What is a glitch? A glitch can be easily defined as the temporary malfunction of a system, with a visual effect as a result of the malfunction. Glitches can be purposeful – in the sense that you can manually edit a code to introduce a glitch. Glitches can happen as a result of the introduction of other factors, such as a piece of code that you did not realize was going to behave in a certain way, or even through the introduction of a virus or as a result of a hack.
Glitching as an Art
The idea of editing code as a way to create glitches, whether it be in music, images, etc, comes from a movement called screen essentialism. This movement, as described by Trevor Owens in “Glitching Files for Understanding: Avoiding Screen Essentialism in Three Easy Steps”, is a direct response to scholarly work that doesn’t examine how digital objects work. “They are, at their core, bits of encoded information on media,” Owens writes. “While that encoded information may have one particular intended kind of software to read or present the information we can learn about the encoded information in the object by ignoring how we are supposed to read it.” This point is extremely important because it plays into the power that lies behind glitching. By understanding the larger system and then editing it, there can be strategic purpose behind the glitching that is done, making it that much more meaningful.
More recently, glitching has manifested itself into an art form. Glitch art is not only about the final product — it is also about the process through which the glitch is made. The power that lies behind glitch art rests in the commentary that can be made through this creation process and final product:
The conversations it catalyzes transfer easily over to our contemporary relationships to the cities we live in, and glitch art is able to explore the balance of control between us and the institutions in which we are immersed. Mallika Roy, “Glitch it Good: Understanding the Glitch Art Movement”, The Periphery, Dec 2014
On a basic level, technology itself can be considered an “institution in which we are immersed” in the sense that it does play a huge role in the daily lives of millions of people. At this level, glitch art comments on the dependency we have on technology to function properly. On a larger level, there are other institutions that glitch art is being used to make commentary of. From political structures to other prominent social and cultural systems, glitch art has become a form of resistance. In the words of Lana Polansky, glitch art “is generally understood as a modern aesthetic, a DIY, and “f**k the system” attitude as applied in the digital age” (“Patchwork Hendrons”, Sufficiently Human).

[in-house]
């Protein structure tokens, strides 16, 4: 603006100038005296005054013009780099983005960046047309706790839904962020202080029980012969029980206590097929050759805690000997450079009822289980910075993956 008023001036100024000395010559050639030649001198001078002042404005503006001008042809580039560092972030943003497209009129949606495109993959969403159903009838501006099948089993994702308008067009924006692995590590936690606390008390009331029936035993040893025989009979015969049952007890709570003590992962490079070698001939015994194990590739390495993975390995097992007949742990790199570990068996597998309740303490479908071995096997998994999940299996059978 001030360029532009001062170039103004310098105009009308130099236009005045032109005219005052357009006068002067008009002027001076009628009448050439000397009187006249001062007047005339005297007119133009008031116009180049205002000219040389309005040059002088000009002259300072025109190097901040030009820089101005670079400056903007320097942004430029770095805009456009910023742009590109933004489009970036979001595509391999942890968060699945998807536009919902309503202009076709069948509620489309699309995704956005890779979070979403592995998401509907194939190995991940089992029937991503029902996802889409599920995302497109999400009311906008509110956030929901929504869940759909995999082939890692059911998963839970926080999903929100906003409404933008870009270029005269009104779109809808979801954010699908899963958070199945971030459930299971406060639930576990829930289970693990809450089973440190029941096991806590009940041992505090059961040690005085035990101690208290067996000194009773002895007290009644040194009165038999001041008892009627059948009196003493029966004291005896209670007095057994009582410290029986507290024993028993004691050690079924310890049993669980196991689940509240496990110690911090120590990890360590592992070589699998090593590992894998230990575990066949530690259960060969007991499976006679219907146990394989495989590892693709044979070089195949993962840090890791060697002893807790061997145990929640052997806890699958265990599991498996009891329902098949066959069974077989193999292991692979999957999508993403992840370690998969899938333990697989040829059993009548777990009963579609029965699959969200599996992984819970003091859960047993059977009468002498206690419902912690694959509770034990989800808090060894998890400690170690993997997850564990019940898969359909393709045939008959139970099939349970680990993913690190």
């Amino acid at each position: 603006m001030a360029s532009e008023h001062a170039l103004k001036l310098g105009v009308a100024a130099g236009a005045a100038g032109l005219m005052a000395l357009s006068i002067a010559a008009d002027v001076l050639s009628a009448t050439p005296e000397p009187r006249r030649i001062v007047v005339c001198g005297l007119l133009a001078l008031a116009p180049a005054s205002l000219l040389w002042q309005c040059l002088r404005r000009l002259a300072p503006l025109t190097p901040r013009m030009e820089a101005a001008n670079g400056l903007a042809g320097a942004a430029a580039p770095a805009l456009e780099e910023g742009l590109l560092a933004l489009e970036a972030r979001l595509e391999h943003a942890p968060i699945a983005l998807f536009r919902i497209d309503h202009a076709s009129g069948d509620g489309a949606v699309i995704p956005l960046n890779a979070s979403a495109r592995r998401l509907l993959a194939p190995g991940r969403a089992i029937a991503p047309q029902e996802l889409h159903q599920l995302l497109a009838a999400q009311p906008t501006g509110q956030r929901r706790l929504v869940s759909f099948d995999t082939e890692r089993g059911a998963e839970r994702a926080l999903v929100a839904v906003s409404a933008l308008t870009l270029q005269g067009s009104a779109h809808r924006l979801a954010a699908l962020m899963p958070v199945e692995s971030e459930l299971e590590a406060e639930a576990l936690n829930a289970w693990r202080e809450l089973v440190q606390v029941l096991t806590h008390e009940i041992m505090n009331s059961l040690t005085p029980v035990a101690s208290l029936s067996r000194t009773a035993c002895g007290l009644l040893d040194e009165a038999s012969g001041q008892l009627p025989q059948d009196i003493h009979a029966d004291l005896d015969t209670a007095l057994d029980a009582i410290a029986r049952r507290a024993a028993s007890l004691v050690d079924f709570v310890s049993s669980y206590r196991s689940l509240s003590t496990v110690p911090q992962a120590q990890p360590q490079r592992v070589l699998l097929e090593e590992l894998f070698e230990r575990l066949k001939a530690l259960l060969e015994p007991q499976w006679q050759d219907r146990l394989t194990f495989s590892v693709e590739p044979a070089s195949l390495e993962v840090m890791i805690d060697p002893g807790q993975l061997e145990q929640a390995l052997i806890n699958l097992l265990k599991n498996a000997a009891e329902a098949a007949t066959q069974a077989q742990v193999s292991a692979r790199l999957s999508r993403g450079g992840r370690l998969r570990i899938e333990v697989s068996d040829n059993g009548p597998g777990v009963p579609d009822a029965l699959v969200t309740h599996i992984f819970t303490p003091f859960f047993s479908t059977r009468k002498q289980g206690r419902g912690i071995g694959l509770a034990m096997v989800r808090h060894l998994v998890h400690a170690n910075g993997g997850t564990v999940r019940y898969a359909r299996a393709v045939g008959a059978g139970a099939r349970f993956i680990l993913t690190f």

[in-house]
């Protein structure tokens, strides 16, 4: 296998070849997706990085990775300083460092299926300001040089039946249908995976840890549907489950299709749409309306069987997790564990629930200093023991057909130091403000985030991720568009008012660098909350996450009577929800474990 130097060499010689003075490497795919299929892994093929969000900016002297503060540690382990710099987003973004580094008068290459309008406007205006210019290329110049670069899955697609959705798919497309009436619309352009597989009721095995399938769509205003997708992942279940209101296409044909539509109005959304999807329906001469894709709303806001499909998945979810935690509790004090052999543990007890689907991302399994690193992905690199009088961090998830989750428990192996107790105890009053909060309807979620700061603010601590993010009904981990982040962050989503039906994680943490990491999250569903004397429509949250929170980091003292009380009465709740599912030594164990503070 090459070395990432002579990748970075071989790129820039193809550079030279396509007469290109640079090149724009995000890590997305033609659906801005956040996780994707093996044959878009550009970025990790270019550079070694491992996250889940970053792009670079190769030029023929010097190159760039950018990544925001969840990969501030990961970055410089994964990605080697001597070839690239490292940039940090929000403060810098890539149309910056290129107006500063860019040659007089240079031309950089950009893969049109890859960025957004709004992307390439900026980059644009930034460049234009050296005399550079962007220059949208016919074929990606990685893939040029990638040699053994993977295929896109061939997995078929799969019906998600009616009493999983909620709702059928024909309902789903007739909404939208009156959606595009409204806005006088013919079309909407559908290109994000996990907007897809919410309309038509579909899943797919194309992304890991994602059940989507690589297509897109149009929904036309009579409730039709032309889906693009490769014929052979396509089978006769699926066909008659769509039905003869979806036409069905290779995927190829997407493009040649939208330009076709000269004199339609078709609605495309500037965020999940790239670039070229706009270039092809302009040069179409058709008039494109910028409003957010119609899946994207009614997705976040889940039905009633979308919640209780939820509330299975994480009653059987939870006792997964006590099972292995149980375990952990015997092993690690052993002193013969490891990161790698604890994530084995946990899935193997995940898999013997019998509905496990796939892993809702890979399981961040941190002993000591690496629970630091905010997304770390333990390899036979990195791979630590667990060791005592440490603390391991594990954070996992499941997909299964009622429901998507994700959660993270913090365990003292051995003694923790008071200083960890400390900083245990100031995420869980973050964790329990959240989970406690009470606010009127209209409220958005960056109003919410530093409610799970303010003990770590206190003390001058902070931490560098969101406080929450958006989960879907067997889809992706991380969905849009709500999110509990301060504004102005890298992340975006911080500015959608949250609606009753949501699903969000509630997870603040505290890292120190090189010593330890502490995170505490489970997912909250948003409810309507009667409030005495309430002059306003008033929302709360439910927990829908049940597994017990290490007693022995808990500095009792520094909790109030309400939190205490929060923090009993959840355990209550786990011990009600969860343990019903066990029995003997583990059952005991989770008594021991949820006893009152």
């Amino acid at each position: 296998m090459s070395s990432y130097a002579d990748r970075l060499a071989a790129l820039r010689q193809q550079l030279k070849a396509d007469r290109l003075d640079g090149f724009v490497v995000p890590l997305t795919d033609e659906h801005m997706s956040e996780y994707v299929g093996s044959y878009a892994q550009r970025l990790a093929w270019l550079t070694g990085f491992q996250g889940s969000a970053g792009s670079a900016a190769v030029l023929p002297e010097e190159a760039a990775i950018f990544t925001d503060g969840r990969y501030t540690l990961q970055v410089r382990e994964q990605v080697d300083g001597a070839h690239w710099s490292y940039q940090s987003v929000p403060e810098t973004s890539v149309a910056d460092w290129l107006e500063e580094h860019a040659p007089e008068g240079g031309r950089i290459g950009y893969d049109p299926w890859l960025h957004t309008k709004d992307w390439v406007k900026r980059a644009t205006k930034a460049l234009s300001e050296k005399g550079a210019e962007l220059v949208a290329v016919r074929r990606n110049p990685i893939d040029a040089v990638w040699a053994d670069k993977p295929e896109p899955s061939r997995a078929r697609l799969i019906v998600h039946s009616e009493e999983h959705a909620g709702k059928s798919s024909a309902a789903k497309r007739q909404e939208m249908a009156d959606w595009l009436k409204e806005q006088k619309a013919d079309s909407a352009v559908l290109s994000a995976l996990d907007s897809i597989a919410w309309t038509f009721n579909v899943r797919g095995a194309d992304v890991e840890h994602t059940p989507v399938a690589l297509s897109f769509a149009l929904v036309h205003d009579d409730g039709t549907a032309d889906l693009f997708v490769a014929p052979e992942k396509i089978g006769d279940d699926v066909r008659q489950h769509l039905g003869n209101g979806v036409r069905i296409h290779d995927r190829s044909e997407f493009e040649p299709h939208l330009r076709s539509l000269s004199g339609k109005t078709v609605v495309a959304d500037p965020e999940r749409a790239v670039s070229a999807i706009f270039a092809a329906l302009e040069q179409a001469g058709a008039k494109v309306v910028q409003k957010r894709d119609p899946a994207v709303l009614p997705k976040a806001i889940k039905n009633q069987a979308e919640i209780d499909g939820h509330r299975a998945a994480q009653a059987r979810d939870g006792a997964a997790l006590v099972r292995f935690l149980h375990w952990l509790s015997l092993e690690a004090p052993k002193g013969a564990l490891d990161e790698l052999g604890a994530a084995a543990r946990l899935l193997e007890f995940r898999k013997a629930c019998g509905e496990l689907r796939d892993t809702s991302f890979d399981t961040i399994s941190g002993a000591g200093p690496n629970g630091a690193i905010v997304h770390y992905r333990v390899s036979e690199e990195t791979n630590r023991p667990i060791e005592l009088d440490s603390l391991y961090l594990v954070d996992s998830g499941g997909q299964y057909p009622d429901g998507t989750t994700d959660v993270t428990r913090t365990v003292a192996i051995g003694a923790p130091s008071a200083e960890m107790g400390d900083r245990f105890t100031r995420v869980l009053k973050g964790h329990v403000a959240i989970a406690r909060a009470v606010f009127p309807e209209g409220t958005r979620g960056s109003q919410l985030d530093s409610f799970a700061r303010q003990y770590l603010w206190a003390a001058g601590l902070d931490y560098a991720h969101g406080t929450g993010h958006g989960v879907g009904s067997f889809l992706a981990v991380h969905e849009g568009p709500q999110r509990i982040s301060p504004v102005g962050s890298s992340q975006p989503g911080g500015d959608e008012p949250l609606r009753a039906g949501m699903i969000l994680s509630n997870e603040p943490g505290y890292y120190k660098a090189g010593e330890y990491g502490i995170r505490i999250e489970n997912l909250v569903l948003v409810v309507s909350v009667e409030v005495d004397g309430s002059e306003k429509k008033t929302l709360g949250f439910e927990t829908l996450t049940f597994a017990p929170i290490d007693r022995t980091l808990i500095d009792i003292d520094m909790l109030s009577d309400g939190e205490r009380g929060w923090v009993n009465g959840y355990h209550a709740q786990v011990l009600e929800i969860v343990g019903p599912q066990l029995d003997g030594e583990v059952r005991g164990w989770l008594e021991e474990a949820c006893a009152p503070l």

Combination of Glitching and Viruses/Hacks
In “On Glitches: A Deconstructive Analysis of Archives and Experience”, Evan Meaney addresses how the only way to explore the true nature of a structure is to “examine its ruptures” (a Foucault way of thinking). Because the data structures that make up technology today can be seen as “protocol”, glitches, hacks and viruses exploit these protocols, allowing for a deeper examination of the “ruptures” in the structure. It is argued that “viruses do not infect from the exterior alone,” they instead utilize “pre-existing architecture to propagate” (Meaney). What this allows for, then, is the examination of the pre-existing architecture to figure out what the technology is actually trying to do, which is also what glitching does.
What we will see is that the use of one method, such as a virus or a hack, can lead to a glitch in the system. This effect can be both beneficial and detrimental: the realization that there is a virus present or that a person has been hacked can be purposeful. In certain instances, however, it might be better to remain incognito, where there are no signs of a virus or hack being in the system in order to truly come to know how the system works. A glitch that makes someone realize the true nature of what they are engaging in can also be beneficial, whether purposeful or not.
Glitching, Viruses, and Hacks for the Culture
The glitches, viruses, and hacks that will be talked about throughout this webpage will have to do with purposefully performing these actions for a cause — or “for the culture”. There can be and are larger motives behind these actions, especially as it relates to making commentary on the larger institutions that hold a lot of power today. It is through the process of glitching, introducing viruses, and hacking that much is learned about the underlying data structures that people so often take for granted.